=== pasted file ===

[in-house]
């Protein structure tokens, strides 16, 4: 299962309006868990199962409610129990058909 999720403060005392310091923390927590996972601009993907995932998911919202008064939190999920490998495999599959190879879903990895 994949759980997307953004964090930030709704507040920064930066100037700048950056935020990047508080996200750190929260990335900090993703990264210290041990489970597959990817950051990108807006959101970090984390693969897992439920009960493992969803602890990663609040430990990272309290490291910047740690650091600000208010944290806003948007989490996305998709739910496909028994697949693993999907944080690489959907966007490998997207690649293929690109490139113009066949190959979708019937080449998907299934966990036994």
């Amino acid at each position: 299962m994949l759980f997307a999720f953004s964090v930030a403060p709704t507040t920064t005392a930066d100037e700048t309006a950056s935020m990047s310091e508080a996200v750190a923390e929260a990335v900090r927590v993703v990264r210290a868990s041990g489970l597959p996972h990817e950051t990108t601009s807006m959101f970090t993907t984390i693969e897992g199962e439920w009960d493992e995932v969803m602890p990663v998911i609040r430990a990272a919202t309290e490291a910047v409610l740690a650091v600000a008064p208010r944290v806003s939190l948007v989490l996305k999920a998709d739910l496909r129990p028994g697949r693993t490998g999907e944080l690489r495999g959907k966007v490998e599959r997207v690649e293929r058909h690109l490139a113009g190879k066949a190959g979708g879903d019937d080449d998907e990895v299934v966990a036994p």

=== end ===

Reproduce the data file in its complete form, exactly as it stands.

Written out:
[in-house]
């Protein structure tokens, strides 16, 4: 299962309006868990199962409610129990058909 999720403060005392310091923390927590996972601009993907995932998911919202008064939190999920490998495999599959190879879903990895 994949759980997307953004964090930030709704507040920064930066100037700048950056935020990047508080996200750190929260990335900090993703990264210290041990489970597959990817950051990108807006959101970090984390693969897992439920009960493992969803602890990663609040430990990272309290490291910047740690650091600000208010944290806003948007989490996305998709739910496909028994697949693993999907944080690489959907966007490998997207690649293929690109490139113009066949190959979708019937080449998907299934966990036994």
């Amino acid at each position: 299962m994949l759980f997307a999720f953004s964090v930030a403060p709704t507040t920064t005392a930066d100037e700048t309006a950056s935020m990047s310091e508080a996200v750190a923390e929260a990335v900090r927590v993703v990264r210290a868990s041990g489970l597959p996972h990817e950051t990108t601009s807006m959101f970090t993907t984390i693969e897992g199962e439920w009960d493992e995932v969803m602890p990663v998911i609040r430990a990272a919202t309290e490291a910047v409610l740690a650091v600000a008064p208010r944290v806003s939190l948007v989490l996305k999920a998709d739910l496909r129990p028994g697949r693993t490998g999907e944080l690489r495999g959907k966007v490998e599959r997207v690649e293929r058909h690109l490139a113009g190879k066949a190959g979708g879903d019937d080449d998907e990895v299934v966990a036994p």